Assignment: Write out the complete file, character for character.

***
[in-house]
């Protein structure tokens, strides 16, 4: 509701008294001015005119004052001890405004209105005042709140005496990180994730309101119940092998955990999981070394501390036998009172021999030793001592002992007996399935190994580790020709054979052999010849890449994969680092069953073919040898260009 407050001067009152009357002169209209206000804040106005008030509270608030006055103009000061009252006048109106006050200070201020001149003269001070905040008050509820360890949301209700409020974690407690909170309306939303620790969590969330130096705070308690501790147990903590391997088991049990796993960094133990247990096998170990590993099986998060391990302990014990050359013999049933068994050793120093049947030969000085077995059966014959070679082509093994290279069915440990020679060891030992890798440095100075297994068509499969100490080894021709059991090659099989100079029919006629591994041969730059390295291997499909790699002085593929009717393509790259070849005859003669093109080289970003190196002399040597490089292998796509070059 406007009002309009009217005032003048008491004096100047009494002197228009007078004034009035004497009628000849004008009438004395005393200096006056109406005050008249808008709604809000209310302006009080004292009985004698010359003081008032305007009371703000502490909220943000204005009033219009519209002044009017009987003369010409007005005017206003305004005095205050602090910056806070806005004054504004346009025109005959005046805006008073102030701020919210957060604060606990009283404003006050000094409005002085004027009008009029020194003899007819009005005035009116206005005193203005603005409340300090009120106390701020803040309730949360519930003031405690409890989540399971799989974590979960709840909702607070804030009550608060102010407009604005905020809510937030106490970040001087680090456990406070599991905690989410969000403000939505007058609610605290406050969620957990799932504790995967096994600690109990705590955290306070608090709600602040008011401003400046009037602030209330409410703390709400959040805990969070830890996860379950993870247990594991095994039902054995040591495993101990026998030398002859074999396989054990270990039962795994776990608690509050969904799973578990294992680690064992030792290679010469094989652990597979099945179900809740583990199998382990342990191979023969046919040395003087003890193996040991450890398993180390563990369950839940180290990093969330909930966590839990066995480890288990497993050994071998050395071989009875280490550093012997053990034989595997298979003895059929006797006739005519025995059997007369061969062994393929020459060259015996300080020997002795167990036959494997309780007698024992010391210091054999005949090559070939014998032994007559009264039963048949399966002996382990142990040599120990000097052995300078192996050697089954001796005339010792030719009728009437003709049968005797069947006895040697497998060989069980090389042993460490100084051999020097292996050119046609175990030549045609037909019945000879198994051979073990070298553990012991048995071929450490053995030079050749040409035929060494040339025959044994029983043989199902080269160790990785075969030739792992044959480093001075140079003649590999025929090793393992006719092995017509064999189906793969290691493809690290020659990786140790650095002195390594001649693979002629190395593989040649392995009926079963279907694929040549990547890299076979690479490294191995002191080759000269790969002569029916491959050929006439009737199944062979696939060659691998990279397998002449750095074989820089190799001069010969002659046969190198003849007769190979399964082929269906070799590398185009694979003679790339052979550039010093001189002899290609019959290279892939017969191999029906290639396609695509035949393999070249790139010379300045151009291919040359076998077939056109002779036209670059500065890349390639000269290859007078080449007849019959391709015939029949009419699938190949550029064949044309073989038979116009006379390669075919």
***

[in-house]
């Protein structure tokens, strides 16, 4: 509701008294001015005119004052001890405004209105005042709140005496990180994730309101119940092998955990999981070394501390036998009172021999030793001592002992007996399935190994580790020709054979052999010849890449994969680092069953073919040898260009 407050001067009152009357002169209209206000804040106005008030509270608030006055103009000061009252006048109106006050200070201020001149003269001070905040008050509820360890949301209700409020974690407690909170309306939303620790969590969330130096705070308690501790147990903590391997088991049990796993960094133990247990096998170990590993099986998060391990302990014990050359013999049933068994050793120093049947030969000085077995059966014959070679082509093994290279069915440990020679060891030992890798440095100075297994068509499969100490080894021709059991090659099989100079029919006629591994041969730059390295291997499909790699002085593929009717393509790259070849005859003669093109080289970003190196002399040597490089292998796509070059 406007009002309009009217005032003048008491004096100047009494002197228009007078004034009035004497009628000849004008009438004395005393200096006056109406005050008249808008709604809000209310302006009080004292009985004698010359003081008032305007009371703000502490909220943000204005009033219009519209002044009017009987003369010409007005005017206003305004005095205050602090910056806070806005004054504004346009025109005959005046805006008073102030701020919210957060604060606990009283404003006050000094409005002085004027009008009029020194003899007819009005005035009116206005005193203005603005409340300090009120106390701020803040309730949360519930003031405690409890989540399971799989974590979960709840909702607070804030009550608060102010407009604005905020809510937030106490970040001087680090456990406070599991905690989410969000403000939505007058609610605290406050969620957990799932504790995967096994600690109990705590955290306070608090709600602040008011401003400046009037602030209330409410703390709400959040805990969070830890996860379950993870247990594991095994039902054995040591495993101990026998030398002859074999396989054990270990039962795994776990608690509050969904799973578990294992680690064992030792290679010469094989652990597979099945179900809740583990199998382990342990191979023969046919040395003087003890193996040991450890398993180390563990369950839940180290990093969330909930966590839990066995480890288990497993050994071998050395071989009875280490550093012997053990034989595997298979003895059929006797006739005519025995059997007369061969062994393929020459060259015996300080020997002795167990036959494997309780007698024992010391210091054999005949090559070939014998032994007559009264039963048949399966002996382990142990040599120990000097052995300078192996050697089954001796005339010792030719009728009437003709049968005797069947006895040697497998060989069980090389042993460490100084051999020097292996050119046609175990030549045609037909019945000879198994051979073990070298553990012991048995071929450490053995030079050749040409035929060494040339025959044994029983043989199902080269160790990785075969030739792992044959480093001075140079003649590999025929090793393992006719092995017509064999189906793969290691493809690290020659990786140790650095002195390594001649693979002629190395593989040649392995009926079963279907694929040549990547890299076979690479490294191995002191080759000269790969002569029916491959050929006439009737199944062979696939060659691998990279397998002449750095074989820089190799001069010969002659046969190198003849007769190979399964082929269906070799590398185009694979003679790339052979550039010093001189002899290609019959290279892939017969191999029906290639396609695509035949393999070249790139010379300045151009291919040359076998077939056109002779036209670059500065890349390639000269290859007078080449007849019959391709015939029949009419699938190949550029064949044309073989038979116009006379390669075919």